And in recent years, local pop culture, from singer Jay Chou's concerts to contemporary Taiwanese musicals has taken China by storm, unreservedly conquering Beijing.

The Repository of Chinese Culture

Chinese history has sprung to life in Taipei, growing full of sound and color.

But Chinese culture isn't Taipei's only advantage. Because Taiwan historically has been subject to intrusions by outsiders, the city has a rich and diversified cultural heritage. 

Performance Workshop founder Lai, who returned from the United States at the age of 12 in 1966 to live on Taipei's Zhongshan North Rd., Section 3, remembers Taipei in the early 1970s as "very internationalized. All you saw were bars catering to American military personnel and shops selling counterfeit records."

But Taipei's residents don't have a uniform memory, with every person having a different imprint of the city in their minds.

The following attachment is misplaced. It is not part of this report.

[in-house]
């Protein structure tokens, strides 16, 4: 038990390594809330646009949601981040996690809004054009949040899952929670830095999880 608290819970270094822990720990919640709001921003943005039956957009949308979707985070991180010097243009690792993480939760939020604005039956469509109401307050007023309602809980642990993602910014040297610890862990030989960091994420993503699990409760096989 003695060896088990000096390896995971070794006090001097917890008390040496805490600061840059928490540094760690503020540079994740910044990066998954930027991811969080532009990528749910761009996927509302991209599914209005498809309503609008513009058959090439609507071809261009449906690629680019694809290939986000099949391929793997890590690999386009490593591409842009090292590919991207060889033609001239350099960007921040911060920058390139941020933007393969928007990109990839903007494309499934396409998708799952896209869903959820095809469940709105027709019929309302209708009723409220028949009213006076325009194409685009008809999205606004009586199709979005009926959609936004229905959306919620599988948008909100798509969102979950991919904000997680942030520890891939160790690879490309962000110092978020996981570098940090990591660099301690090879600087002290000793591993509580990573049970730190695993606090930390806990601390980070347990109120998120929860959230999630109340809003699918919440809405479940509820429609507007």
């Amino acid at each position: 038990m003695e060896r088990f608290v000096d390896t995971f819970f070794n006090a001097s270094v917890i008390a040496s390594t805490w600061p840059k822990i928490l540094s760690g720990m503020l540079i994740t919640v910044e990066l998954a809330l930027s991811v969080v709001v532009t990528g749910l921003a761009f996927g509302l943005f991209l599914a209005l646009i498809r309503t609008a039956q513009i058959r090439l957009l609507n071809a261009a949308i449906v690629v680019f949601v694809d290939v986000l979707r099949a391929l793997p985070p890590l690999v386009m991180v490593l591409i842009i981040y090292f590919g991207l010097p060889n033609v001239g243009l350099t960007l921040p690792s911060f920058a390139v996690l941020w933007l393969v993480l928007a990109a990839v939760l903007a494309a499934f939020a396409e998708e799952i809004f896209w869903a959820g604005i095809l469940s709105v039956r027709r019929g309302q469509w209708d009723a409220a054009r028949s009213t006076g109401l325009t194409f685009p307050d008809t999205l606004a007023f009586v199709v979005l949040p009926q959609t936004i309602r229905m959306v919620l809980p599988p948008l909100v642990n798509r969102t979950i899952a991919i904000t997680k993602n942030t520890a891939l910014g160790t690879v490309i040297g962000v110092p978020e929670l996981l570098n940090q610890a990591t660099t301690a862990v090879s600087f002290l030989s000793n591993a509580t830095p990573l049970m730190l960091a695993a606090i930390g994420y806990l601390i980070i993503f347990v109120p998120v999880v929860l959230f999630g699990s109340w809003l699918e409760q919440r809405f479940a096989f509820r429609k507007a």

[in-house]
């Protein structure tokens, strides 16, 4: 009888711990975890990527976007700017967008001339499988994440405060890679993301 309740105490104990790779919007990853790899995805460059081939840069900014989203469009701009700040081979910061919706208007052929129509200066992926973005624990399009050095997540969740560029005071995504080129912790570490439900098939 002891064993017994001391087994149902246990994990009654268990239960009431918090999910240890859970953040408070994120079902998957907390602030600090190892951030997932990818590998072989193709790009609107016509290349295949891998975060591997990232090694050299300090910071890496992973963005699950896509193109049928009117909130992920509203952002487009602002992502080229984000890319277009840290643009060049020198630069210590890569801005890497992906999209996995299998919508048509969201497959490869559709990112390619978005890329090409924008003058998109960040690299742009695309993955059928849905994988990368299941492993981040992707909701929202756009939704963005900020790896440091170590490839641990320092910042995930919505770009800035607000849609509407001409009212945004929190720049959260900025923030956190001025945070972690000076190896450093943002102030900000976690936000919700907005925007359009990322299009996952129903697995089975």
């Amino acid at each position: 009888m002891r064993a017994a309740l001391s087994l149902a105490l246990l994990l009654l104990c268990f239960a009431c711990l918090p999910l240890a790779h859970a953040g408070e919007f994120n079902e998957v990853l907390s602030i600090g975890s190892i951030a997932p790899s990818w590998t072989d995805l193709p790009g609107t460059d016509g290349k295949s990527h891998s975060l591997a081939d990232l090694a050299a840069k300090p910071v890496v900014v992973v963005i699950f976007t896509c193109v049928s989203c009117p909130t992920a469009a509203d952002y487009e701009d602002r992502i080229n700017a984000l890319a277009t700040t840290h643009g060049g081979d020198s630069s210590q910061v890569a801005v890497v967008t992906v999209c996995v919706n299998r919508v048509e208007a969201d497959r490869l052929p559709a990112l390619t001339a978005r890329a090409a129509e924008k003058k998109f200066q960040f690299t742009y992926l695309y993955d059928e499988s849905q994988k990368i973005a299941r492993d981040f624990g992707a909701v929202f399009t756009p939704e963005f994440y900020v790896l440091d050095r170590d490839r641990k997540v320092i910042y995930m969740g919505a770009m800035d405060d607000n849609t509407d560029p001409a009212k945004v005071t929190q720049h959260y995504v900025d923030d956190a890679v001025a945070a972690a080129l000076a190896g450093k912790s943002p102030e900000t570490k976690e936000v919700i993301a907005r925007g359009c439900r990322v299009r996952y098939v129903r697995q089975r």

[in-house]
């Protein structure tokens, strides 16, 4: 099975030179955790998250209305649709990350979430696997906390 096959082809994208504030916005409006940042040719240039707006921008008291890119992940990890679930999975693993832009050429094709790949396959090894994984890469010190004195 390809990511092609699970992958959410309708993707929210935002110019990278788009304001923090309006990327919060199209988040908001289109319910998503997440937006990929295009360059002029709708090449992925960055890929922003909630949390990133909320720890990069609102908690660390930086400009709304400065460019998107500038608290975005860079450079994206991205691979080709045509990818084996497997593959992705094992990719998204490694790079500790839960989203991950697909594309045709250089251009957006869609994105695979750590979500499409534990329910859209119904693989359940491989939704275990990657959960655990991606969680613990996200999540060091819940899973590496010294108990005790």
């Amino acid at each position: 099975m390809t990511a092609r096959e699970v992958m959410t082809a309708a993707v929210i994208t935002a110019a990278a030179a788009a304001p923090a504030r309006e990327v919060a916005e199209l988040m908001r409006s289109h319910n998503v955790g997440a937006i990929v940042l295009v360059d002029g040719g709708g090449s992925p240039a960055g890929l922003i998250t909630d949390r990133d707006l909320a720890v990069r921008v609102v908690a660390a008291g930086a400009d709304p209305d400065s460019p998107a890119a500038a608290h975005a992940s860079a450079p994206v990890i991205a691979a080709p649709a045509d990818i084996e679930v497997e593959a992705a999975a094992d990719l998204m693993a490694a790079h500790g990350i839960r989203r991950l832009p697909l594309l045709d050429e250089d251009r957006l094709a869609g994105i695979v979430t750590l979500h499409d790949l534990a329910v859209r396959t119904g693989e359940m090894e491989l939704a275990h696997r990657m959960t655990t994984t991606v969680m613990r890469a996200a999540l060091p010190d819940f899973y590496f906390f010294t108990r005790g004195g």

Taipei has been a "fatherless city" over its 123-year history, making it difficult to identify the city's cultural genes.

When outsiders first landed in Taiwan around 400 years ago, the Spaniards opened sulfur mines when they arrived in Beitou while the Dutch built a fort in Danshuei. Then, in the late 19th century, Ching-dynasty official Shen Pao-chen built Taipei, which was followed shortly after by 50 years of Japanese colonial rule and then the arrival of the KMT government retreating from China to Taiwan, which was then defended by a substantial American military presence.

 "It's just like with genes; the more complex the better," agree trendsetting television producer Wang Wei-chung and Lai, both mainlanders in their early 50s. Taipei's residents have been immersed throughout history in a diversity of cultures, with a profound cultivation of internationalization that has long influenced the city's cultural breadth.